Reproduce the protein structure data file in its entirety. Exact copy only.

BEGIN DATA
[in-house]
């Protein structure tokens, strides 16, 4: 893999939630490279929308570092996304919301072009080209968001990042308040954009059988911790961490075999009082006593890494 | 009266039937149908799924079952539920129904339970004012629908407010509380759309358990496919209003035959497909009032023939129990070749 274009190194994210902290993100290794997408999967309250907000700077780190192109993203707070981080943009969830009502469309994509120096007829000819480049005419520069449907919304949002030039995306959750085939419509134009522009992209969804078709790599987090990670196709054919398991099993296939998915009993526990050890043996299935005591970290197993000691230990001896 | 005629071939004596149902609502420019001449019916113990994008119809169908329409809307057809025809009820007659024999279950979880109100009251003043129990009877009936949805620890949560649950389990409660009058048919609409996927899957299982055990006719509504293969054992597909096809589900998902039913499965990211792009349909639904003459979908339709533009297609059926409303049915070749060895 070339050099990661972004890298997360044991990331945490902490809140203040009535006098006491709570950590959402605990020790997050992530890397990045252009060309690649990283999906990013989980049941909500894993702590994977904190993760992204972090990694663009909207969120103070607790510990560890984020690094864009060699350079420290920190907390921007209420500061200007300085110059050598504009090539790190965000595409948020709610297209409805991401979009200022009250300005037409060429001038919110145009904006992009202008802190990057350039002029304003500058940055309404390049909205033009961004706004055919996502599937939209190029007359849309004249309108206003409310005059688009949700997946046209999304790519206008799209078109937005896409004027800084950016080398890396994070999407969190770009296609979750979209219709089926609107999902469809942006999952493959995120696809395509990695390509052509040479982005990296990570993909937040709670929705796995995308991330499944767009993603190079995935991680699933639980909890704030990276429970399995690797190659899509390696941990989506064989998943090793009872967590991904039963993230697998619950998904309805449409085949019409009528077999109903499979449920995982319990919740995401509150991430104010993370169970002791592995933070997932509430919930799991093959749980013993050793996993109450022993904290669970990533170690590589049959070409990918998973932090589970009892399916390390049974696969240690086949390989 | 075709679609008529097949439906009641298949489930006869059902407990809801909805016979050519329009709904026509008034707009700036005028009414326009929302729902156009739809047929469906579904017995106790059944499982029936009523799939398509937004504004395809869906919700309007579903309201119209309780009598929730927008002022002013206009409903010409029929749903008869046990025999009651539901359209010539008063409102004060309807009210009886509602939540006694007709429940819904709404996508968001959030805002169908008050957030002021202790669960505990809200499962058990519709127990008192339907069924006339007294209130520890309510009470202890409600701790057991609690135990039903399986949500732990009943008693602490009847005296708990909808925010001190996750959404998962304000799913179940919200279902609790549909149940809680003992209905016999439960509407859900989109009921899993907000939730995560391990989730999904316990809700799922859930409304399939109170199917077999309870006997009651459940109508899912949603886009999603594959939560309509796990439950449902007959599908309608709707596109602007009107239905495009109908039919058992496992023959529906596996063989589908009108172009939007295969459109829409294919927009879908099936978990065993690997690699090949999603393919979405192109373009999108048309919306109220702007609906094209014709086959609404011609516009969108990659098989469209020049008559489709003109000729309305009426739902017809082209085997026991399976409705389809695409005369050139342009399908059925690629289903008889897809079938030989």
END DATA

[in-house]
């Protein structure tokens, strides 16, 4: 893999939630490279929308570092996304919301072009080209968001990042308040954009059988911790961490075999009082006593890494 | 009266039937149908799924079952539920129904339970004012629908407010509380759309358990496919209003035959497909009032023939129990070749 274009190194994210902290993100290794997408999967309250907000700077780190192109993203707070981080943009969830009502469309994509120096007829000819480049005419520069449907919304949002030039995306959750085939419509134009522009992209969804078709790599987090990670196709054919398991099993296939998915009993526990050890043996299935005591970290197993000691230990001896 | 005629071939004596149902609502420019001449019916113990994008119809169908329409809307057809025809009820007659024999279950979880109100009251003043129990009877009936949805620890949560649950389990409660009058048919609409996927899957299982055990006719509504293969054992597909096809589900998902039913499965990211792009349909639904003459979908339709533009297609059926409303049915070749060895 070339050099990661972004890298997360044991990331945490902490809140203040009535006098006491709570950590959402605990020790997050992530890397990045252009060309690649990283999906990013989980049941909500894993702590994977904190993760992204972090990694663009909207969120103070607790510990560890984020690094864009060699350079420290920190907390921007209420500061200007300085110059050598504009090539790190965000595409948020709610297209409805991401979009200022009250300005037409060429001038919110145009904006992009202008802190990057350039002029304003500058940055309404390049909205033009961004706004055919996502599937939209190029007359849309004249309108206003409310005059688009949700997946046209999304790519206008799209078109937005896409004027800084950016080398890396994070999407969190770009296609979750979209219709089926609107999902469809942006999952493959995120696809395509990695390509052509040479982005990296990570993909937040709670929705796995995308991330499944767009993603190079995935991680699933639980909890704030990276429970399995690797190659899509390696941990989506064989998943090793009872967590991904039963993230697998619950998904309805449409085949019409009528077999109903499979449920995982319990919740995401509150991430104010993370169970002791592995933070997932509430919930799991093959749980013993050793996993109450022993904290669970990533170690590589049959070409990918998973932090589970009892399916390390049974696969240690086949390989 | 075709679609008529097949439906009641298949489930006869059902407990809801909805016979050519329009709904026509008034707009700036005028009414326009929302729902156009739809047929469906579904017995106790059944499982029936009523799939398509937004504004395809869906919700309007579903309201119209309780009598929730927008002022002013206009409903010409029929749903008869046990025999009651539901359209010539008063409102004060309807009210009886509602939540006694007709429940819904709404996508968001959030805002169908008050957030002021202790669960505990809200499962058990519709127990008192339907069924006339007294209130520890309510009470202890409600701790057991609690135990039903399986949500732990009943008693602490009847005296708990909808925010001190996750959404998962304000799913179940919200279902609790549909149940809680003992209905016999439960509407859900989109009921899993907000939730995560391990989730999904316990809700799922859930409304399939109170199917077999309870006997009651459940109508899912949603886009999603594959939560309509796990439950449902007959599908309608709707596109602007009107239905495009109908039919058992496992023959529906596996063989589908009108172009939007295969459109829409294919927009879908099936978990065993690997690699090949999603393919979405192109373009999108048309919306109220702007609906094209014709086959609404011609516009969108990659098989469209020049008559489709003109000729309305009426739902017809082209085997026991399976409705389809695409005369050139342009399908059925690629289903008889897809079938030989």